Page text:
My campus has strived for excellence since the doors opened in 1955. For a large urban high school, the stability with leadership exceeds expectations and when coupled with a large core of veteran teachers committed to keeping a high standard for everyone, I know we are normally blessed with a sizable pool of applicants.  That being said, the evolution we have undertaken of late has been the means by which we have had to adapt and develop our strategies to impact that work toward similar lofty standards.  We haven’t done this work without struggle, doubt, and a lot of honest reflection. Our learning the past five years has pushed me toward this different slant when interviewing people to join our team.  Largely it is that we really should be the ones that sweat a bit as we search for that person that will make us better.  When sitting across from a strong candidate, it really should be us that is sweating a bit. Rock star educators aren’t everywhere, and so it’s at that moment that I feel the tables switch.  

As a team we now better understand that we aren’t looking for someone to remark that they are a quick learner and willing to “fit in” to our school.  I make it a point to let them know that I am not looking for someone to sit at the end of the bench for a year and wait their turn. Every hire must include a belief that the new team member makes us stronger and will push our thinking and thus the overall learning on campus.  And so we are really the ones that should be nervous that they won’t choose us.  We should wonder whether the learning that we emphasize for both our students and our adults is enriching enough to bring along the best.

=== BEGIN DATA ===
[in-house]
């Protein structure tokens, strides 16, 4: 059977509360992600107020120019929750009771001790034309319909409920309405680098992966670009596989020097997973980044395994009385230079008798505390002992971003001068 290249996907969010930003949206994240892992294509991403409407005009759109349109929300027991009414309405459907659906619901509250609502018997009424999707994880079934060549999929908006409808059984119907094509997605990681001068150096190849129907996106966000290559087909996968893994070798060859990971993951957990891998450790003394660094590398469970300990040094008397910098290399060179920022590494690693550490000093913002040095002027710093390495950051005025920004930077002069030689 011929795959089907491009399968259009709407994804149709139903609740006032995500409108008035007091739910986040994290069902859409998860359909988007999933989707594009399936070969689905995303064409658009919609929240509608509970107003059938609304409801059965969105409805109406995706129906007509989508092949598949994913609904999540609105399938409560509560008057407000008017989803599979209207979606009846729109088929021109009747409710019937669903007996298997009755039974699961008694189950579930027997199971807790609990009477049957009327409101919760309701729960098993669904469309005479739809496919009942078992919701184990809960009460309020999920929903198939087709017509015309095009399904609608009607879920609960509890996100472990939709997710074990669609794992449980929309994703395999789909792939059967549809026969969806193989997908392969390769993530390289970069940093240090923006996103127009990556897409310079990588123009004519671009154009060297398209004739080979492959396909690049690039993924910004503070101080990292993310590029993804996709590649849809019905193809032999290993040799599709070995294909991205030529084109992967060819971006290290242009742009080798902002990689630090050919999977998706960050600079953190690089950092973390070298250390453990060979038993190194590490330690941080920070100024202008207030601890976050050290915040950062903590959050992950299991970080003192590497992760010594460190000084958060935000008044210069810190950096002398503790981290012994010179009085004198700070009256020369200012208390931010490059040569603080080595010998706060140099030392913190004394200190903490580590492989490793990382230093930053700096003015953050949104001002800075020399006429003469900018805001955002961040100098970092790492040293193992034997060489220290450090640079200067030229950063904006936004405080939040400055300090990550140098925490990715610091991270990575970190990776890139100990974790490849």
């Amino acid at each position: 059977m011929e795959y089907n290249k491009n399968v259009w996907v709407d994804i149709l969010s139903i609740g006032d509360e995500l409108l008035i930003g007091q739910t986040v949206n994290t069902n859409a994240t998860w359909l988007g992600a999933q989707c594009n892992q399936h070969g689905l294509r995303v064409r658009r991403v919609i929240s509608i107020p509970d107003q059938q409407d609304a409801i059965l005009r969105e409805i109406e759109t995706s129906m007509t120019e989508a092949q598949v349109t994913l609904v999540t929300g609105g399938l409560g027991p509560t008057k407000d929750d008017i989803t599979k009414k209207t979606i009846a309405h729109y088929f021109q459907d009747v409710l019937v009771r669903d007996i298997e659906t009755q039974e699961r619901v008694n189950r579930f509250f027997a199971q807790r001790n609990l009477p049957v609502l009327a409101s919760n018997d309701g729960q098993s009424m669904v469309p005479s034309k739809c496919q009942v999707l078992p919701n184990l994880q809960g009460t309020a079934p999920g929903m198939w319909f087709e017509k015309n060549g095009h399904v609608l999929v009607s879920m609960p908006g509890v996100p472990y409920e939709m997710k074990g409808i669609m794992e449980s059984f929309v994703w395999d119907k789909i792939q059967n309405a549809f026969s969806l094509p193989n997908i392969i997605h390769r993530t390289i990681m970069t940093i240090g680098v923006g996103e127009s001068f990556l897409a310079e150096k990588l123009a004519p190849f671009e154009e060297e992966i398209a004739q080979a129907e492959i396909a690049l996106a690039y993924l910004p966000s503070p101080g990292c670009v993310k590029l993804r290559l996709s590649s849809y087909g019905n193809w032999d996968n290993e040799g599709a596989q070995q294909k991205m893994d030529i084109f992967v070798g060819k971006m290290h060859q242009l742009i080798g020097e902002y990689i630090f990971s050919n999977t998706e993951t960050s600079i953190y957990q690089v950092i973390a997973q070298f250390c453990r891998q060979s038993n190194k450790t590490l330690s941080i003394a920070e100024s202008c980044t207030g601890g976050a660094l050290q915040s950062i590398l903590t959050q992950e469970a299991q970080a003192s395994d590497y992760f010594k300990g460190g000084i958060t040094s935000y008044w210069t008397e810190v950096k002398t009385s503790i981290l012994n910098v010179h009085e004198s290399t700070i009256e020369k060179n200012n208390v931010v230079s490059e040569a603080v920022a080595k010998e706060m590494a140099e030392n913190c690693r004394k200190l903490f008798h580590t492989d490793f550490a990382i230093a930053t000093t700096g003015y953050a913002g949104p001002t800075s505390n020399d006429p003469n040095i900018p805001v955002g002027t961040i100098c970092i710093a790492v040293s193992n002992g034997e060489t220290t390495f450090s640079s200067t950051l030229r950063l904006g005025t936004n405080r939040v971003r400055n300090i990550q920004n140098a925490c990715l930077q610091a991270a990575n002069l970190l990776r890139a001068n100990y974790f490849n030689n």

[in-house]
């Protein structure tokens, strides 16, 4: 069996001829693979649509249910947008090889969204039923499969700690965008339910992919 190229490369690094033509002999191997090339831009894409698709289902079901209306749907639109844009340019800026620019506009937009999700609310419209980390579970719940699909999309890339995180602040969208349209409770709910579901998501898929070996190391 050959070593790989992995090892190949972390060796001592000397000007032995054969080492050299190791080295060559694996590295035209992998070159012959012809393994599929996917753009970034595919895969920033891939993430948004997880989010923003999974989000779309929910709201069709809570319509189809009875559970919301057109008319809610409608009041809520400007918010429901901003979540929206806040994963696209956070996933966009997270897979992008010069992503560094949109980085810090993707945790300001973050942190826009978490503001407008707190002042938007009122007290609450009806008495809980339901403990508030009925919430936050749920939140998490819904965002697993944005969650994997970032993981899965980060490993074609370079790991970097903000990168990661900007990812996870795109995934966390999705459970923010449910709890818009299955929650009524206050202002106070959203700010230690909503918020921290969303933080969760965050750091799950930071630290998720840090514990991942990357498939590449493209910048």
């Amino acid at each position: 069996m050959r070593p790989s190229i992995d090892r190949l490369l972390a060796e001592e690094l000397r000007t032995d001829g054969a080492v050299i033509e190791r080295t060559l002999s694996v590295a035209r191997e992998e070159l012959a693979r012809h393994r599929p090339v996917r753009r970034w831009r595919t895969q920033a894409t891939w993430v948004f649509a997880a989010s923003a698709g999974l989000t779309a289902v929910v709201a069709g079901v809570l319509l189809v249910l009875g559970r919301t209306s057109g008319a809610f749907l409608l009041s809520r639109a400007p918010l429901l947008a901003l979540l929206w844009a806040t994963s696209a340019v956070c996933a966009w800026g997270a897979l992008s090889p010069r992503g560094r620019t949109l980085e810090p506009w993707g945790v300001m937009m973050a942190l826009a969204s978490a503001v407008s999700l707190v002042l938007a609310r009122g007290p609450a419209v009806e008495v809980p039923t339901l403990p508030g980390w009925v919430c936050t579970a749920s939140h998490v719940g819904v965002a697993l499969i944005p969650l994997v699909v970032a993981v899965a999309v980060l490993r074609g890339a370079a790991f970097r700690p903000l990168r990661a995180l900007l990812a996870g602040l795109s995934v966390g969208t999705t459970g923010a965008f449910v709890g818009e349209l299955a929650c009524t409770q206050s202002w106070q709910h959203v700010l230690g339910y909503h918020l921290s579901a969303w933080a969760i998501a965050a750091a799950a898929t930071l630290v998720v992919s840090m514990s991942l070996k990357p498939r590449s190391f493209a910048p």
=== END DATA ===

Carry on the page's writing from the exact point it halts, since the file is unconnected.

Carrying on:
The clarity with which I have seen this over the past 6-8 weeks has excited me in new ways. And I think it may even remind all members of our school community that they have agency each day.  Finally, it reminds others of our vision as a school community. We get the chance to tell our story and our responsibility to do just that is paramount to every school community.  If we ignore or miss this chance, then we leave others to either tell their version or permit a suspect version to gain credibility (as there is no contrary response or narrative). 


Screening candidates, scheduling interviews, checking references, and then working with HR to bring on a new person is work.  It’s an invstement and deserves the same due diligence we would exercise within our personal lives.  The timing for most hiring couldn’t be harder as it’s at the most hectic juncture in the school year. But, I mean, c’mon, is there anything better than landing that rock star addition to your team.  What interview practices might you consider shifting this summer?

My #OneWord for Two Lives

I am going to be honest in that I am not big on themes or resolutions.  In fact, I secretly would crack wise about the neighboring schools that felt a theme or idea should guide their year.  I believed that the work was the work and that we shouldn’t need pencils, or t-shirts, or shiny signs to get there.  I suppose I also took on this philosophy in my personal life and thus refrained from resolutions every January.  Sure, I might secretly mutter something to myself, however, I wouldn’t share it with others.

 

oneword2017Truthfully, I don’t know much behind the idea of the #OneWord.  I suppose that at it’s essence it is a decision to not subscribe to a specific act (eat better, be nice, say thank you, etc) and rather commit to the concept behind a word.  And so I am going to give this a try for 2017.  My #OneWord for 2017 is ENGAGE.  And this word will thread through both my professional and personal lives.